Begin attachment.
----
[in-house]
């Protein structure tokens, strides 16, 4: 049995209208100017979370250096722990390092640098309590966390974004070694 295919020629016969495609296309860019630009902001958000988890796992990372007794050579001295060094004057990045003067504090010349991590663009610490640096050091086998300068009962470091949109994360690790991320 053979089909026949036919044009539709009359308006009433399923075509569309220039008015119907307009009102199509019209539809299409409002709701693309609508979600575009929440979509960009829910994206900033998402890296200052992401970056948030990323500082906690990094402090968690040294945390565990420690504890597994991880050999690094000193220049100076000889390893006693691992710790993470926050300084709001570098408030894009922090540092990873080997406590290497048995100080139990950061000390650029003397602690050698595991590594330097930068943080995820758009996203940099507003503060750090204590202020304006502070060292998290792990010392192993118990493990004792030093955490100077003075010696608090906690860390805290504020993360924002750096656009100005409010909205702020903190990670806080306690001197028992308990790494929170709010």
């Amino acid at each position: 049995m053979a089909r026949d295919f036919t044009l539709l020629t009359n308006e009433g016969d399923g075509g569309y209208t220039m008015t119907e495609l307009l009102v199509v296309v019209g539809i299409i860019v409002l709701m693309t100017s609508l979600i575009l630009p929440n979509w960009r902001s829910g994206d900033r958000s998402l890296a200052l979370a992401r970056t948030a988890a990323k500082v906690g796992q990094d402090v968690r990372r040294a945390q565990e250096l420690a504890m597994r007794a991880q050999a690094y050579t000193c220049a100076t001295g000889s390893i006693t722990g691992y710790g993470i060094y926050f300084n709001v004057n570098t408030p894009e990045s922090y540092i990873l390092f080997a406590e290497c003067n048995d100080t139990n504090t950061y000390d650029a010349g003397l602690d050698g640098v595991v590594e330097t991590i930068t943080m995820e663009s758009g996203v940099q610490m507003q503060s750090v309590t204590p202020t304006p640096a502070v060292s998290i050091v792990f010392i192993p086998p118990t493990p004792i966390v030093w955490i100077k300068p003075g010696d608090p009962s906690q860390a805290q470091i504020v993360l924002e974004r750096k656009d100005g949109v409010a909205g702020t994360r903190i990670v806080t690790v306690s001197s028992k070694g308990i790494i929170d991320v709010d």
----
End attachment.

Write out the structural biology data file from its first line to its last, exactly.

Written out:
[in-house]
């Protein structure tokens, strides 16, 4: 049995209208100017979370250096722990390092640098309590966390974004070694 295919020629016969495609296309860019630009902001958000988890796992990372007794050579001295060094004057990045003067504090010349991590663009610490640096050091086998300068009962470091949109994360690790991320 053979089909026949036919044009539709009359308006009433399923075509569309220039008015119907307009009102199509019209539809299409409002709701693309609508979600575009929440979509960009829910994206900033998402890296200052992401970056948030990323500082906690990094402090968690040294945390565990420690504890597994991880050999690094000193220049100076000889390893006693691992710790993470926050300084709001570098408030894009922090540092990873080997406590290497048995100080139990950061000390650029003397602690050698595991590594330097930068943080995820758009996203940099507003503060750090204590202020304006502070060292998290792990010392192993118990493990004792030093955490100077003075010696608090906690860390805290504020993360924002750096656009100005409010909205702020903190990670806080306690001197028992308990790494929170709010």
């Amino acid at each position: 049995m053979a089909r026949d295919f036919t044009l539709l020629t009359n308006e009433g016969d399923g075509g569309y209208t220039m008015t119907e495609l307009l009102v199509v296309v019209g539809i299409i860019v409002l709701m693309t100017s609508l979600i575009l630009p929440n979509w960009r902001s829910g994206d900033r958000s998402l890296a200052l979370a992401r970056t948030a988890a990323k500082v906690g796992q990094d402090v968690r990372r040294a945390q565990e250096l420690a504890m597994r007794a991880q050999a690094y050579t000193c220049a100076t001295g000889s390893i006693t722990g691992y710790g993470i060094y926050f300084n709001v004057n570098t408030p894009e990045s922090y540092i990873l390092f080997a406590e290497c003067n048995d100080t139990n504090t950061y000390d650029a010349g003397l602690d050698g640098v595991v590594e330097t991590i930068t943080m995820e663009s758009g996203v940099q610490m507003q503060s750090v309590t204590p202020t304006p640096a502070v060292s998290i050091v792990f010392i192993p086998p118990t493990p004792i966390v030093w955490i100077k300068p003075g010696d608090p009962s906690q860390a805290q470091i504020v993360l924002e974004r750096k656009d100005g949109v409010a909205g702020t994360r903190i990670v806080t690790v306690s001197s028992k070694g308990i790494i929170d991320v709010d």